No matter how ardently an organization tries to anticipate them, surprises — from global economic turmoil to unforeseen upstart competitors — occur. What is of vital importance, however, is developing the capability to absorb shocks and maintain momentum without destabilizing the entire company.
Companies absorb shocks and retain their momentum when they have two elements in place. First, they focus on the end versus the means, and, second, they create intellectual buffers.
Mastering the End Versus Means. Achieving results in a permanently turbulent environment requires a focus on the end goal — and watching to see if it has shifted — as opposed to institutionalizing the one best way to get there. Focusing on the ends, not the means, is a compression capability that is common within the technology space. It is about homing in on the result or objective that is most critical to success and toeing the line there, because everything else may change as the environment shifts. When everything else is changing, that overarching end goal, along with an organization’s core values, remains the guiding light.
Intellectual Buffers, Not Physical Buffers. It is impossible to absorb the bumps and surprises that materialize without losing momentum when every last man, woman and personal computer is already operating at full capacity. How can companies run lean and still form fast and agile responses to bumps in the terrain? The best way to manage this dilemma is by replacing traditional physical buffers — inventory and slack resources — with intellectual buffers.
Intellectual buffers are ways that an organization can build up intangible advantages that lead to better decision making: management innovation, creative ideation, more effective communication and smarter strategic thinking. This is achieved when companies can effectively leverage people at the same time that they bring better technology and communications to bear.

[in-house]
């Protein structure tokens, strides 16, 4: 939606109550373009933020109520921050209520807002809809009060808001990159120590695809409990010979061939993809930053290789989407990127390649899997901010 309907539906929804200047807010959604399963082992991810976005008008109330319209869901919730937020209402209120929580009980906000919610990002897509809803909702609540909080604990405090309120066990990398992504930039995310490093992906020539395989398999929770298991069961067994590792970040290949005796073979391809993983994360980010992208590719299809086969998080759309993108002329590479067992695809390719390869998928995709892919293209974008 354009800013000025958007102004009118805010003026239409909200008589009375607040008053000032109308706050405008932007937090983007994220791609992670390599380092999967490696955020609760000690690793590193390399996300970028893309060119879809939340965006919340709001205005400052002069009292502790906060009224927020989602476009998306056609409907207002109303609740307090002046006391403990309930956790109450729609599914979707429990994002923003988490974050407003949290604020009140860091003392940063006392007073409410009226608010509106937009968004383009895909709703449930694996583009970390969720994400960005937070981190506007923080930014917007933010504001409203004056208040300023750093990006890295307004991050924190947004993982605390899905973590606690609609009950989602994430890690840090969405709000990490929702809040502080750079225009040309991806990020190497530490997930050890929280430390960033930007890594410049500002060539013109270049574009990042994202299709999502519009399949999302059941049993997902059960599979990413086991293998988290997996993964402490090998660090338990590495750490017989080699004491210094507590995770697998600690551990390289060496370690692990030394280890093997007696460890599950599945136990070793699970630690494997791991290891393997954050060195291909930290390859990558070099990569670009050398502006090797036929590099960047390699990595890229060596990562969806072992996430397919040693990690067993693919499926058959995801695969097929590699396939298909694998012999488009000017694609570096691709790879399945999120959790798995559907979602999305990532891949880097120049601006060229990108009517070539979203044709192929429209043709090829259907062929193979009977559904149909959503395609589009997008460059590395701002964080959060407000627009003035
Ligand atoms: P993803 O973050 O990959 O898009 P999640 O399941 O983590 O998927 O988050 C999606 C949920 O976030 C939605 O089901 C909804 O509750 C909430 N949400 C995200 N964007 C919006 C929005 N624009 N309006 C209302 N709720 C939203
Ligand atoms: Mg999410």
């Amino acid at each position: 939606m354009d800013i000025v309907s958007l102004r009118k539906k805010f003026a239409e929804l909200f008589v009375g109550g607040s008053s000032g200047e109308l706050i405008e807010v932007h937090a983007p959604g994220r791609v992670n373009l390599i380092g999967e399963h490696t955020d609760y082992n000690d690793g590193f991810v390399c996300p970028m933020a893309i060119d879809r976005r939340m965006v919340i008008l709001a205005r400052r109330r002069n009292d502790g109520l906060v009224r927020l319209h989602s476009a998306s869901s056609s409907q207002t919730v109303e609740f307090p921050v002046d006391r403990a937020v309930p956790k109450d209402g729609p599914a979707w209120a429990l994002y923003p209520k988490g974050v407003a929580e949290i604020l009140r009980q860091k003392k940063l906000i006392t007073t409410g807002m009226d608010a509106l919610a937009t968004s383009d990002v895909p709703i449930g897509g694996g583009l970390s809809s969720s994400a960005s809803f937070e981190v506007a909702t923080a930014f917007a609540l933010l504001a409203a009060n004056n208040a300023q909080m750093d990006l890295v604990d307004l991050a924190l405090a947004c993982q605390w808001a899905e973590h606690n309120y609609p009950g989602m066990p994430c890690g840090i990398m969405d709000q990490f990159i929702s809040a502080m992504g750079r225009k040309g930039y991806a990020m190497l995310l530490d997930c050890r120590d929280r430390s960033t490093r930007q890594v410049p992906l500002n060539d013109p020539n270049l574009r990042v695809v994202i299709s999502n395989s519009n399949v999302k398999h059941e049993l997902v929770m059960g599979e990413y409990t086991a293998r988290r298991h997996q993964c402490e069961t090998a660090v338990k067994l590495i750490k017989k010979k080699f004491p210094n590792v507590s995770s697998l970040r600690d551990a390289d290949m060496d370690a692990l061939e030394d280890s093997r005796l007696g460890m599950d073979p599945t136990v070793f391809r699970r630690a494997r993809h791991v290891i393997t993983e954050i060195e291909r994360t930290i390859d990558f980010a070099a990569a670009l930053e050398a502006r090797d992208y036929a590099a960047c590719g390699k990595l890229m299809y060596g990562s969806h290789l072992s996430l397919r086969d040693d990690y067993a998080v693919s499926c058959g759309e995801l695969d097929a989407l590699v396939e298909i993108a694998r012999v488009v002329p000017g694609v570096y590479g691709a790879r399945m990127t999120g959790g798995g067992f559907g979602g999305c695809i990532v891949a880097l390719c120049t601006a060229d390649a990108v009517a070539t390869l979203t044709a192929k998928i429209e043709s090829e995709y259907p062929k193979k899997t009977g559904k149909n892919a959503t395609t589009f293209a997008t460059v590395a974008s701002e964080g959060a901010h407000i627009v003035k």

Active Think Tanks: A common type of intellectual buffer, active think tanks are a brain trust of functional specialists — people from both senior and junior ranks — who conduct a type of scenario planning. They meet regularly, often informally, to discuss what moves to make if various future events come to pass. More specifically, they consider implications and suggest responses to disruption before anything actually occurs. They look at resources to develop, markets to target, and they monitor the wider industry environment.
Active think tanks overlap and work in tandem with an organization’s regular management team — which, in balance, may be too occupied driving the current strategy to speculate about future events and appropriate organizational responses. As a result of this type of intellectual buffer, when “surprise” events do materialize, a company is much quicker to respond because they have proposals and first-response scenarios at the ready.
Managing for the end result (compression) and building intellectual buffers (expansion) are two ways that organizations can absorb bumps in the road without sacrificing momentum. As with the other shock absorbers, this one, too, depends upon the judgment of managers. It is the manager's judgment around when to compress and when to expand that makes all the difference